So I took the tube.
Every day I left my home with precisely the right number of minutes available to get from my front door to logging on at the office and I was stuck with this scenario for as long as I worked in London.
The rest of the day wasn’t much better. At least I could look forward to a large latte with 2 (or 3 sugars) when I got off the tube. At least I could look forward to the numerous smoke breaks (although places to smoke were getting few and far between). At least I could look forward to a cheese and pickle sandwich on white bread for lunch. If all else failed and the day was seriously stressful (which it usually did and it usually was) at least I could go out and get really really drunk after work and have a kebab on the way home. The hangover then required the obligatory bacon sarnie. What did I do to compensate for the aforementioned less than healthy lifestyle then? Surely I went to the gym at least 3 times a week or went running during my lunch hour? No, I sat at a desk all day, sat in a bar after work and then sat in a cab after a night out (needless to say the only standing was on the tube).
I was killing myself.
I guess the money was worth being a stressed out, 21 stone, 40 a day smoker for? Don’t get me wrong, I earned a fair wage but the bars, restaurants, clubs, cabs, dry cleaners, cleaners and car washes of London soon took care of anything I had left after the mortgage and bills. Don’t you worry, there was no fear of this rat race ending for me unless I died (likely) or won the lottery (unlikely, I don’t buy a ticket). So I was a ballooning, tar-lunged big shot businessman. I knew that when I had made my fortune I would have a driver and a limo so big that I would be able to do my workouts in the back of the limo on the way to work in the morning – yeah right!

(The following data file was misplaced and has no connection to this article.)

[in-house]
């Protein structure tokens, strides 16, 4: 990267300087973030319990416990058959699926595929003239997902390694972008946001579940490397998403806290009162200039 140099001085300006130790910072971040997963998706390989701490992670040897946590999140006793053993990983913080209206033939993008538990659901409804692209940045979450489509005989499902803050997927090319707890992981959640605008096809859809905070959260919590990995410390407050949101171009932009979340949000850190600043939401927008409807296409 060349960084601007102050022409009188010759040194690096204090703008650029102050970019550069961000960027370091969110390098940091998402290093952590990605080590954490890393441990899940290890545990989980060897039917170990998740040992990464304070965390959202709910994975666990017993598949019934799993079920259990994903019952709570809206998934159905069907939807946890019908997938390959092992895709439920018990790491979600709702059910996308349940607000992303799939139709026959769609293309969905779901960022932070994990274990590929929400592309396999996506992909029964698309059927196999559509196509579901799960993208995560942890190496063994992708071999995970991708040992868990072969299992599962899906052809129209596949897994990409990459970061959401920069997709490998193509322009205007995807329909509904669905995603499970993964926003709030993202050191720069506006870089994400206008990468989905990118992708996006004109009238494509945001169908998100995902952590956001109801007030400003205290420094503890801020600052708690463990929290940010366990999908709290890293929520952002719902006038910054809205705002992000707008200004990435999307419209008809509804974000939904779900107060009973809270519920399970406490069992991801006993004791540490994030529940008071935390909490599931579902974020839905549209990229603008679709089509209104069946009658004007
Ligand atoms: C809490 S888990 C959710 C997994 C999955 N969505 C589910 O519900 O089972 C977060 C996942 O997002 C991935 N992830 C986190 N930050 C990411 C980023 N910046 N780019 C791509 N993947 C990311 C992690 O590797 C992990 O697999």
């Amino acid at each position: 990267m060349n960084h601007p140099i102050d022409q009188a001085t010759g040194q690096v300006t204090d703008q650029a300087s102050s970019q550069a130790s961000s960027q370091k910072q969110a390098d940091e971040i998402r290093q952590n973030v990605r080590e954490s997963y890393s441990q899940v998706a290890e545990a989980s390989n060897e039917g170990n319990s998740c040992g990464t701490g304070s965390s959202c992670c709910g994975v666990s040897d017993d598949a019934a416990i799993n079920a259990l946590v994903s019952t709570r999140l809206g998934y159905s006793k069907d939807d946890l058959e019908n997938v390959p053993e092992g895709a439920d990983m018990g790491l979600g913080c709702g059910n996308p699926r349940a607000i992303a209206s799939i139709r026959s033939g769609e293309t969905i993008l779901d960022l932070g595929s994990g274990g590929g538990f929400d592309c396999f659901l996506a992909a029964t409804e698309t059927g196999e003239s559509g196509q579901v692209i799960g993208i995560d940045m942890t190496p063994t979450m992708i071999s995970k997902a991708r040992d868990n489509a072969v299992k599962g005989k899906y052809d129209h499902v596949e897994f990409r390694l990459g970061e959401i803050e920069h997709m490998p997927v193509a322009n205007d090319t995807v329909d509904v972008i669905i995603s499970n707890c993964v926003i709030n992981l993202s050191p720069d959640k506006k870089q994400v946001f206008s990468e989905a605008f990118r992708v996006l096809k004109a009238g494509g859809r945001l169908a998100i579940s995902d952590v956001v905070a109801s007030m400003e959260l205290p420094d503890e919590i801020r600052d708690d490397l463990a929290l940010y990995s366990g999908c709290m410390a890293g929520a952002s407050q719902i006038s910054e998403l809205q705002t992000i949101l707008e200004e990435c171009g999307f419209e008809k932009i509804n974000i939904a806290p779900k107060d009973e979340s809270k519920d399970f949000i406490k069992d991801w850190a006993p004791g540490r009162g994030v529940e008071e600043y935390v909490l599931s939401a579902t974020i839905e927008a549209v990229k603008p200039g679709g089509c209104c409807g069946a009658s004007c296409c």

I had to turn my health around.
I joined a gym and decided that the only way I was going to go to it was to go before work. That way if I was tied up, blindfolded, bundled into a van and taken to a bar against my will after work at least I would have got my workout done for the day. So I started getting up at 4.30am, shaving and leaving home, gym clothes and box of cornflakes in my sports bag. I’d sleep on the tube, as there were, after all, seats available at that time of day as IT WAS A RIDICULOUS HOUR and I’m sure it must have been sleep of the highest quality. I found a machine at the gym called a recliner bike, you know the one where all the fat City workers are almost lying down, cycling and reading the broadsheets. Well, they’re reading their broadsheets and getting rid of a bit of guilt at least. I found that these bikes were great for sleeping. After the bike I started to wake up and would either jog for a while or use some of the weights machines before showering and getting outside for a cigarette as quick as I could.
It was too early and it wasn’t working.
I tried going after work as I felt so much more awake after clients had been asking me to meet unrealistic deadlines all day long but the pub was inconveniently placed between the office and the gym. “I’ll come for a soft drink” I’d promise my colleagues/myself and then I’d have a lager after the soft drink. It would have been far too dangerous for my health to step on a running machine after one pint of lager so I stayed for a further 6 and a washed them down with 10 cigarettes instead.